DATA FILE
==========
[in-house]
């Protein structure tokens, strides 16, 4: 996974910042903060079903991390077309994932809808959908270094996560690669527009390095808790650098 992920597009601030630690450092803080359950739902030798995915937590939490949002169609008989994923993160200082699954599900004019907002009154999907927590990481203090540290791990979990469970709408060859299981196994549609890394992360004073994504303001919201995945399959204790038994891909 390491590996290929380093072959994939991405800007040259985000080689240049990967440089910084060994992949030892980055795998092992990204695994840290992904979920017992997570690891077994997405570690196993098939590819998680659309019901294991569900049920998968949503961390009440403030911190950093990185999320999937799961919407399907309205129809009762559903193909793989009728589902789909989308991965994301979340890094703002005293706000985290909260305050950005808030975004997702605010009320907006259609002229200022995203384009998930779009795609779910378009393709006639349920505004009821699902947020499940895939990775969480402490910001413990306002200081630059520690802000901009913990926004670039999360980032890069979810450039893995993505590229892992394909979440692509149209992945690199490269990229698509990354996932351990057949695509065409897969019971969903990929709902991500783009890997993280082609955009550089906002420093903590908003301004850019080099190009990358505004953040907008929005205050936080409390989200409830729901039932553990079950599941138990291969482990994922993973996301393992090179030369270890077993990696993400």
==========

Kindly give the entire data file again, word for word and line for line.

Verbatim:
[in-house]
């Protein structure tokens, strides 16, 4: 996974910042903060079903991390077309994932809808959908270094996560690669527009390095808790650098 992920597009601030630690450092803080359950739902030798995915937590939490949002169609008989994923993160200082699954599900004019907002009154999907927590990481203090540290791990979990469970709408060859299981196994549609890394992360004073994504303001919201995945399959204790038994891909 390491590996290929380093072959994939991405800007040259985000080689240049990967440089910084060994992949030892980055795998092992990204695994840290992904979920017992997570690891077994997405570690196993098939590819998680659309019901294991569900049920998968949503961390009440403030911190950093990185999320999937799961919407399907309205129809009762559903193909793989009728589902789909989308991965994301979340890094703002005293706000985290909260305050950005808030975004997702605010009320907006259609002229200022995203384009998930779009795609779910378009393709006639349920505004009821699902947020499940895939990775969480402490910001413990306002200081630059520690802000901009913990926004670039999360980032890069979810450039893995993505590229892992394909979440692509149209992945690199490269990229698509990354996932351990057949695509065409897969019971969903990929709902991500783009890997993280082609955009550089906002420093903590908003301004850019080099190009990358505004953040907008929005205050936080409390989200409830729901039932553990079950599941138990291969482990994922993973996301393992090179030369270890077993990696993400």